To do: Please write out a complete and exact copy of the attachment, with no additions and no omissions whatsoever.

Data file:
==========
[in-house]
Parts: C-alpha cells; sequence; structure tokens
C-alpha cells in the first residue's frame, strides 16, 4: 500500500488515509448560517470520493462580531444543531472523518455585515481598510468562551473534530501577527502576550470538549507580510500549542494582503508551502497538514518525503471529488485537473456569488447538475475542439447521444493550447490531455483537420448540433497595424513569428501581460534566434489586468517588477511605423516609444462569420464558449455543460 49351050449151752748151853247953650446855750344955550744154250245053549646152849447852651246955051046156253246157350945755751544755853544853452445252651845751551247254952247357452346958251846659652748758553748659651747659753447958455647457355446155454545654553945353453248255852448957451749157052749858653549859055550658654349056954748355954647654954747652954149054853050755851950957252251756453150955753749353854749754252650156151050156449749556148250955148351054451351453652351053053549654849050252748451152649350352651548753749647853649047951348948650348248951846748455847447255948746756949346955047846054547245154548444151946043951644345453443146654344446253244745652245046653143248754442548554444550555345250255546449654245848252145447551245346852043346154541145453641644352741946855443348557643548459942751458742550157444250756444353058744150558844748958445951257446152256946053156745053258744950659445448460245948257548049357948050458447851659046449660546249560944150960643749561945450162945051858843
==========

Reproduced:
[in-house]
Parts: C-alpha cells; sequence; structure tokens
C-alpha cells in the first residue's frame, strides 16, 4: 500500500488515509448560517470520493462580531444543531472523518455585515481598510468562551473534530501577527502576550470538549507580510500549542494582503508551502497538514518525503471529488485537473456569488447538475475542439447521444493550447490531455483537420448540433497595424513569428501581460534566434489586468517588477511605423516609444462569420464558449455543460 49351050449151752748151853247953650446855750344955550744154250245053549646152849447852651246955051046156253246157350945755751544755853544853452445252651845751551247254952247357452346958251846659652748758553748659651747659753447958455647457355446155454545654553945353453248255852448957451749157052749858653549859055550658654349056954748355954647654954747652954149054853050755851950957252251756453150955753749353854749754252650156151050156449749556148250955148351054451351453652351053053549654849050252748451152649350352651548753749647853649047951348948650348248951846748455847447255948746756949346955047846054547245154548444151946043951644345453443146654344446253244745652245046653143248754442548554444550555345250255546449654245848252145447551245346852043346154541145453641644352741946855443348557643548459942751458742550157444250756444353058744150558844748958445951257446152256946053156745053258744950659445448460245948257548049357948050458447851659046449660546249560944150960643749561945450162945051858843